Here it is, about six hours later, and I am about to finish this, done or not. Told you I was going to get interrupted a lot, the story of my life. I see there have been a few more replies added hours ago. I see the photo of the Kelsey, and cahartley, as well as Joe i C again.

I don't know, Joe. If that '15 is nearly as nice in person as it appears in the photos you added, the price looks (shall we say?) not bad. I hate to ever even suggest buying a car without looking it over. It may be mostly right, or mostly wrong. Just no way to know without looking it over. And hidden condition is maybe even more important. How it runs, how it drives, how well the doors close, is the front seat solid? Rust out, wood rot? These things are important. As picky as some people in the HCCA are (I have been accused of that myself more than a few times, but I don't think I am too bad)? Cars are rarely picked to pieces unless they are really bad. That car looks nice enough, and I see enough that is correct, that I doubt you would run into much trouble from picky club members. It looks like a nice car to enjoy and tour with (provided it runs well enough?). And ANY antique car purchase is a gamble that way. (If I really wanted to keep going, I could write a page about a good friend of mine and the Pierce Arrow he paid top dollar for!) Besides, anything on a model T can be fixed.

Good luck!

Drive carefully, and do enjoy! W2

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8 hours ago, cahartley said:

 

Without doubt there has been no other automobile that has been studied as thoroughly as the Model T and even at that questions still remain.

I had the pleasure of meeting Russ Furstnow, who is without doubt one of THE Model T authorities, as he bought the car I was helping a local sell, a 1912 Model T he had inherited from his father.

He wasn't sure what he wanted to with it as he had never driven one so I offered my '19 as a test car for him.

Interestingly he is a pilot as well as another friend of mine who had driving a Model T on his bucket list which I fulfilled for him with this same car.

The funniest part is I got the exact, same, reaction from both of them once they were in the driver seat......TERROR........ :lol:

I laugh every time I think of it including now as I type this....... :P

 

I let my 4 year old grandson drive my 1912 T in low gear, no fear or terror, just an ear to ear smile.:D Bob

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On Saturday, March 25, 2017 at 2:47 PM, Joe in Canada said:

He sent me a better pictures this time. Thanks again for the help

untitled15 num.png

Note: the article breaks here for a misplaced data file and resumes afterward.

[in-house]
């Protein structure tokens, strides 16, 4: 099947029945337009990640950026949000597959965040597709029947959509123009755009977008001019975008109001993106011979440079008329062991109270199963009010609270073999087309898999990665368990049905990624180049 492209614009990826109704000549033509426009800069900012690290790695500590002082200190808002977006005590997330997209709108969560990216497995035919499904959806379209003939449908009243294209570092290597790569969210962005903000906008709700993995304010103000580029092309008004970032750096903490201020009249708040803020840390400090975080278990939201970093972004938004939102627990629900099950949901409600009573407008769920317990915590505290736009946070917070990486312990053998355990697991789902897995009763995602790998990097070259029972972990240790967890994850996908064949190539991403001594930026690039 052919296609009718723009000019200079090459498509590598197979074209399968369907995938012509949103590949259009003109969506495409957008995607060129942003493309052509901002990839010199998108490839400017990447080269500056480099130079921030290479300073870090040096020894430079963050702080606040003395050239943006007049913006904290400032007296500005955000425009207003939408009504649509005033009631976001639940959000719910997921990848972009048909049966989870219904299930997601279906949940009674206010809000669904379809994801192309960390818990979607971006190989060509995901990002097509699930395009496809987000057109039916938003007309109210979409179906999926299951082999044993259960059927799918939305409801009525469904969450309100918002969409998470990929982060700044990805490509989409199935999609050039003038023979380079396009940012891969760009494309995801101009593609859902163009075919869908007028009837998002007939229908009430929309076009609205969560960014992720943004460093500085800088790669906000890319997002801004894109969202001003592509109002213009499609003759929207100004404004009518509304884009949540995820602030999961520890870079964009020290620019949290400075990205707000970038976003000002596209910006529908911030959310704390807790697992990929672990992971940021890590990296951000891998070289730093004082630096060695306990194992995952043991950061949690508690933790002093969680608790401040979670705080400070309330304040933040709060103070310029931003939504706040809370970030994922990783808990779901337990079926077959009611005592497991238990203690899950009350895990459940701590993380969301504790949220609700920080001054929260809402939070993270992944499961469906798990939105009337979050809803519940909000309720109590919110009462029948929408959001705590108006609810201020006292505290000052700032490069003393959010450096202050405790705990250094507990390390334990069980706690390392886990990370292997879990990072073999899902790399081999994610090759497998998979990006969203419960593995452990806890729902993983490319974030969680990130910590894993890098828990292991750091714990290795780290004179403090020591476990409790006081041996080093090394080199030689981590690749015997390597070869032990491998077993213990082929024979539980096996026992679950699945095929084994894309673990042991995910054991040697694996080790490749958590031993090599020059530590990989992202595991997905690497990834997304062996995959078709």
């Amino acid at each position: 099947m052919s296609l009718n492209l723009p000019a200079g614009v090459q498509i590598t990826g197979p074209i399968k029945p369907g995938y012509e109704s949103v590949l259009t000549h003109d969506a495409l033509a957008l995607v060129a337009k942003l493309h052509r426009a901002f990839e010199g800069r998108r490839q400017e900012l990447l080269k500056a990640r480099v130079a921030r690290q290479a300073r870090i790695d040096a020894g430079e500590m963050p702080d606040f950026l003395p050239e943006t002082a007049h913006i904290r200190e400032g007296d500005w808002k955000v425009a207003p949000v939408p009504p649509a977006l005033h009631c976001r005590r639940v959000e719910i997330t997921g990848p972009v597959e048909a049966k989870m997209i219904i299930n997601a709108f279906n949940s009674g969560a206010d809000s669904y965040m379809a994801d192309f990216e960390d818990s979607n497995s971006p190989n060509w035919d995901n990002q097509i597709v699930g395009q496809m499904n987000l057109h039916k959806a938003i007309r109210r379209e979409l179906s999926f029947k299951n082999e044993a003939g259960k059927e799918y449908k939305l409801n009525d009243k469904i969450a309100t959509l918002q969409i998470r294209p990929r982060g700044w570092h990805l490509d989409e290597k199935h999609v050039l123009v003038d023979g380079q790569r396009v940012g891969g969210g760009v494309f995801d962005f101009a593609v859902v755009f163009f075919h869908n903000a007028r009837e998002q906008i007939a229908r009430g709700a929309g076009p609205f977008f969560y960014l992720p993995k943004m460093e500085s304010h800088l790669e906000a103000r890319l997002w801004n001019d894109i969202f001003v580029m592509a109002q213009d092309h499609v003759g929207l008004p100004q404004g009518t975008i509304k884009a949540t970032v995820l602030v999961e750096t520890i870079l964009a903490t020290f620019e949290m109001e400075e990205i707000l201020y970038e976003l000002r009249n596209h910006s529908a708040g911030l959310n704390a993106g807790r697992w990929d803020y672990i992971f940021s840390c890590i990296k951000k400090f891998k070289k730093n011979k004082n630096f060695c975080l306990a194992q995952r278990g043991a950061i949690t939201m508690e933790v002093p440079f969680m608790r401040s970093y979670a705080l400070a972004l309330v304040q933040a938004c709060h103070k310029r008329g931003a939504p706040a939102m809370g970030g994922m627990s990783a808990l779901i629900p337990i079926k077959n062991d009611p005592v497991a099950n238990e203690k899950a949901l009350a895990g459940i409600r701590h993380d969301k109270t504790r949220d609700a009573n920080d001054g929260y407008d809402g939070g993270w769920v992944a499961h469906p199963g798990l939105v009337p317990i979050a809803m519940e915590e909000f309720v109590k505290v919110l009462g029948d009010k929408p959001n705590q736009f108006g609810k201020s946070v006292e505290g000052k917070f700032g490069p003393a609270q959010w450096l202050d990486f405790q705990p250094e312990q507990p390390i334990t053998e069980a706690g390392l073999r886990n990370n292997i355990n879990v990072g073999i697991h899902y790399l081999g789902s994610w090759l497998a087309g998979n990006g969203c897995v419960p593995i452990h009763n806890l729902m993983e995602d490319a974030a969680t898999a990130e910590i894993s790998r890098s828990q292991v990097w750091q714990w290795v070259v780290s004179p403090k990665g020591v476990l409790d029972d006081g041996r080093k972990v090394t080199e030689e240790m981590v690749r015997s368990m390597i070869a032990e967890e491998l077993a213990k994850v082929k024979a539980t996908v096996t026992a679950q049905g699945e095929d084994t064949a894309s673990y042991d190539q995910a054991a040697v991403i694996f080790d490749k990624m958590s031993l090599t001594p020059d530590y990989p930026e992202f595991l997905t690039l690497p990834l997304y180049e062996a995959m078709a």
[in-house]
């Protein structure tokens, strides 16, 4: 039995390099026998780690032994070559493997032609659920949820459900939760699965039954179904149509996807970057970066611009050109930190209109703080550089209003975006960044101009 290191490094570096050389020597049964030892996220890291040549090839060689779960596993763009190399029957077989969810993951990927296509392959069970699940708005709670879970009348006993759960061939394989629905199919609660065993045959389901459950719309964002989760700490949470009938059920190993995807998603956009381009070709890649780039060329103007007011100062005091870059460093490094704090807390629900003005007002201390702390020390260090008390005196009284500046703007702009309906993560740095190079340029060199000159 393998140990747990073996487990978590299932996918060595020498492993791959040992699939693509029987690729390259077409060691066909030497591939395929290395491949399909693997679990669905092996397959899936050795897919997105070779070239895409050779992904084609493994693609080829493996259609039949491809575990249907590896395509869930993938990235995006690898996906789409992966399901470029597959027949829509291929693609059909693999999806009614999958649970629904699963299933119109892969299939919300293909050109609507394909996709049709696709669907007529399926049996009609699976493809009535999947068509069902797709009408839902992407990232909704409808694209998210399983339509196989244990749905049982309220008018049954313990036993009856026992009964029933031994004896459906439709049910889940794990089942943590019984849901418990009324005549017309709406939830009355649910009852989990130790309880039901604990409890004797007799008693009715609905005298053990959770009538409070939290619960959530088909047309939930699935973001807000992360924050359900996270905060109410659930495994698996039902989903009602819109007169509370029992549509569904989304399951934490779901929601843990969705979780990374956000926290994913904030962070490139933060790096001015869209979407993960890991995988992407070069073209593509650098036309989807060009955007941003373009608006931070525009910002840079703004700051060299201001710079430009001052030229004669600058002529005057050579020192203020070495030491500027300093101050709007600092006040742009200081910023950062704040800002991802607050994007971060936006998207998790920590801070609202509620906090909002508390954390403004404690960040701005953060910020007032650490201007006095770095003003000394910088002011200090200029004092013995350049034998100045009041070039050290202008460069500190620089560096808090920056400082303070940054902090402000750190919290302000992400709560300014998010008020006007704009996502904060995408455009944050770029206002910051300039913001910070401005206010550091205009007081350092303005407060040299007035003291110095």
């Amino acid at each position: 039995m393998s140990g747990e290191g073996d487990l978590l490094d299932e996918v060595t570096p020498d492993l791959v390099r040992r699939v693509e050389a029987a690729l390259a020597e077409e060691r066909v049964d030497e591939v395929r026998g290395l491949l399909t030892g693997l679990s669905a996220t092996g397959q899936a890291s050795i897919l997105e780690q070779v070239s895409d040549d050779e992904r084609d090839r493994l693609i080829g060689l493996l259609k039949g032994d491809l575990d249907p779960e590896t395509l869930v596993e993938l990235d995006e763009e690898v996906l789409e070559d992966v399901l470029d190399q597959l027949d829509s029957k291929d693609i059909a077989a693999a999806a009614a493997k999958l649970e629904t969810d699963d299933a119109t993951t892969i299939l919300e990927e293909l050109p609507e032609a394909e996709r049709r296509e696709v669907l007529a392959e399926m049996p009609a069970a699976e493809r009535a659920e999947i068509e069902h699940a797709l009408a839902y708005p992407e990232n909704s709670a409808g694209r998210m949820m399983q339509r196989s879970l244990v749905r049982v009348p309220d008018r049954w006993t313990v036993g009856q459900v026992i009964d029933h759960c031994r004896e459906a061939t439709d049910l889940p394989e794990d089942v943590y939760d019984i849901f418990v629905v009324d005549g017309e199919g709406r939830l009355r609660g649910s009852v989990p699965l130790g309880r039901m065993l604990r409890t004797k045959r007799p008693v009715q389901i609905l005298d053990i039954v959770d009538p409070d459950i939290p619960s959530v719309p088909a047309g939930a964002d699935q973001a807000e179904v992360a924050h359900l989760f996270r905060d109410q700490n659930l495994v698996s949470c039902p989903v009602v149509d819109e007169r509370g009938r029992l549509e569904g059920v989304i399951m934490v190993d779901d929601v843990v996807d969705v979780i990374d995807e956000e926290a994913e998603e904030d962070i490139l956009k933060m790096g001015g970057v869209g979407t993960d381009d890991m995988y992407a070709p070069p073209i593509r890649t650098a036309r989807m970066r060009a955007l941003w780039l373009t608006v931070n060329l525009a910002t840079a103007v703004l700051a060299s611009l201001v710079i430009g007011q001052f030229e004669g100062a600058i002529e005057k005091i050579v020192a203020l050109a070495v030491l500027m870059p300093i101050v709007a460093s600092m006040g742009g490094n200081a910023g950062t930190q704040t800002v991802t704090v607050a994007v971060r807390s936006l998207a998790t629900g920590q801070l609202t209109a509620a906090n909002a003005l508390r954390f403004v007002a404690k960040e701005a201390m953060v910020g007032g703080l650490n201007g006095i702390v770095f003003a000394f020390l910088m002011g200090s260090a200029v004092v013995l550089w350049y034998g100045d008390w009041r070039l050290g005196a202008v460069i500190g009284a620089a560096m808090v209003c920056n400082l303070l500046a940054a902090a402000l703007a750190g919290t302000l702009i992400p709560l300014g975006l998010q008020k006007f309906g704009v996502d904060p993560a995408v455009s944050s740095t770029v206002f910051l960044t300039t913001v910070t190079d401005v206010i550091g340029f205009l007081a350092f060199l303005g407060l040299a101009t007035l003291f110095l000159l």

00i0i_4JsCO9gn4yN_600x450.jpg

00a0a_aZlA9K4m76G_600x450.jpg

00H0H_6dcPBLPbqlb_600x450.jpg

01616_2PmCgQotOZ1_600x450.jpg

Looks very nice!

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On ‎26‎/‎03‎/‎2017 at 0:23 AM, 1937hd45 said:

That will wind up in Europe at that price. Bob

Well Bob I guarantee at the present it is not going to Europe. I have to thank you all for your comments, support and information helping me out on a decision.  I guess I will be the only guy around my area  with a USA made three door touring. Restored years ago and all the sheet metal looks original and wood is excellent as well as the door fits. The interior is very nice with new tires an radiator but paint will do for now. Was inherited by the grandson who sold it to me I believe. Tired from the  drive yesterday but well worth the drive seeing he was negotiable. Hope to have it home within a couple of weeks and take the grand kids for a ride.

                  Thanks Again .......  Joe

Edited by Joe in Canada (see edit history)
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Joe in Canada!

It sounds as though congratulations are in order! I hope you and your wife have many years of enjoyment with that car!

 

(I hope this posted okay?) I seem to be having some trouble signing in. Maybe  I overloaded the system with my long posts before?)

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Congratulations Joe, I'm sure you'll have a load of fun with it. 

Terry

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1 hour ago, Rrdoubleday said:

Congrats Joe! Shucks, I was hoping to sell you my Maxwell this summer ?

Is that the 13 we were haggling over past Sept. That would make a nice car when all done. I was looking for parts it needed to see the availability and did find a motor for it out west. I also found another touring in the mid west that was already sold. But I do not know where it went so that would make three 13s of that model. Nice hearing from you and hope you are enjoying the wormer climate at your new location.

Edited by Joe in Canada (see edit history)